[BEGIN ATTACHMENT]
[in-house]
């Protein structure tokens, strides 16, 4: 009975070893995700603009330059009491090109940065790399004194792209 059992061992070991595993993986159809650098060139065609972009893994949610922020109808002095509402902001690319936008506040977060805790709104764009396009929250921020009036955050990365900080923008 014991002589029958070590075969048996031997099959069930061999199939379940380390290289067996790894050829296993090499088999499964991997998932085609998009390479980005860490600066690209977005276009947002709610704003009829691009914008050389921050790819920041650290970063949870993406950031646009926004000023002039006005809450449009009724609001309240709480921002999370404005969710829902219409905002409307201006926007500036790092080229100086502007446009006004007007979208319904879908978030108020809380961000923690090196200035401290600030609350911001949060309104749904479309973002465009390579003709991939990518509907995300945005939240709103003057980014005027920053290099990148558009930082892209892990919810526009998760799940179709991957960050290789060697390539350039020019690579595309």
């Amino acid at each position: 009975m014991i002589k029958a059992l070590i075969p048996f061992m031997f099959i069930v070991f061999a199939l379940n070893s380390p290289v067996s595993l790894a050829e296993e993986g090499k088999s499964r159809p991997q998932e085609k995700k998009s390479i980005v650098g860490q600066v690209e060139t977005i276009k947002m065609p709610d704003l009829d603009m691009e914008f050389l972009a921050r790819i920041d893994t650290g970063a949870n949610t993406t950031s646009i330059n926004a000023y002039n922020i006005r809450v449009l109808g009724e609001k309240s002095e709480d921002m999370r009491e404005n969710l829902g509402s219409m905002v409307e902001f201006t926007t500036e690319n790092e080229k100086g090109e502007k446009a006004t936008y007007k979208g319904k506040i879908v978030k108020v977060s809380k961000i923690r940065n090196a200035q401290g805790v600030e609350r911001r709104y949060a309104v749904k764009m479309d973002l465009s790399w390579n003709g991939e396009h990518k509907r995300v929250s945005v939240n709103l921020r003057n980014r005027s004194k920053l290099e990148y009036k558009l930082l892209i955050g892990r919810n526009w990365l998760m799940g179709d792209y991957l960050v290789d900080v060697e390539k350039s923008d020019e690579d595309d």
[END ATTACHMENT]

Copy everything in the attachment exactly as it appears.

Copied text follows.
[in-house]
């Protein structure tokens, strides 16, 4: 009975070893995700603009330059009491090109940065790399004194792209 059992061992070991595993993986159809650098060139065609972009893994949610922020109808002095509402902001690319936008506040977060805790709104764009396009929250921020009036955050990365900080923008 014991002589029958070590075969048996031997099959069930061999199939379940380390290289067996790894050829296993090499088999499964991997998932085609998009390479980005860490600066690209977005276009947002709610704003009829691009914008050389921050790819920041650290970063949870993406950031646009926004000023002039006005809450449009009724609001309240709480921002999370404005969710829902219409905002409307201006926007500036790092080229100086502007446009006004007007979208319904879908978030108020809380961000923690090196200035401290600030609350911001949060309104749904479309973002465009390579003709991939990518509907995300945005939240709103003057980014005027920053290099990148558009930082892209892990919810526009998760799940179709991957960050290789060697390539350039020019690579595309």
């Amino acid at each position: 009975m014991i002589k029958a059992l070590i075969p048996f061992m031997f099959i069930v070991f061999a199939l379940n070893s380390p290289v067996s595993l790894a050829e296993e993986g090499k088999s499964r159809p991997q998932e085609k995700k998009s390479i980005v650098g860490q600066v690209e060139t977005i276009k947002m065609p709610d704003l009829d603009m691009e914008f050389l972009a921050r790819i920041d893994t650290g970063a949870n949610t993406t950031s646009i330059n926004a000023y002039n922020i006005r809450v449009l109808g009724e609001k309240s002095e709480d921002m999370r009491e404005n969710l829902g509402s219409m905002v409307e902001f201006t926007t500036e690319n790092e080229k100086g090109e502007k446009a006004t936008y007007k979208g319904k506040i879908v978030k108020v977060s809380k961000i923690r940065n090196a200035q401290g805790v600030e609350r911001r709104y949060a309104v749904k764009m479309d973002l465009s790399w390579n003709g991939e396009h990518k509907r995300v929250s945005v939240n709103l921020r003057n980014r005027s004194k920053l290099e990148y009036k558009l930082l892209i955050g892990r919810n526009w990365l998760m799940g179709d792209y991957l960050v290789d900080v060697e390539k350039s923008d020019e690579d595309d």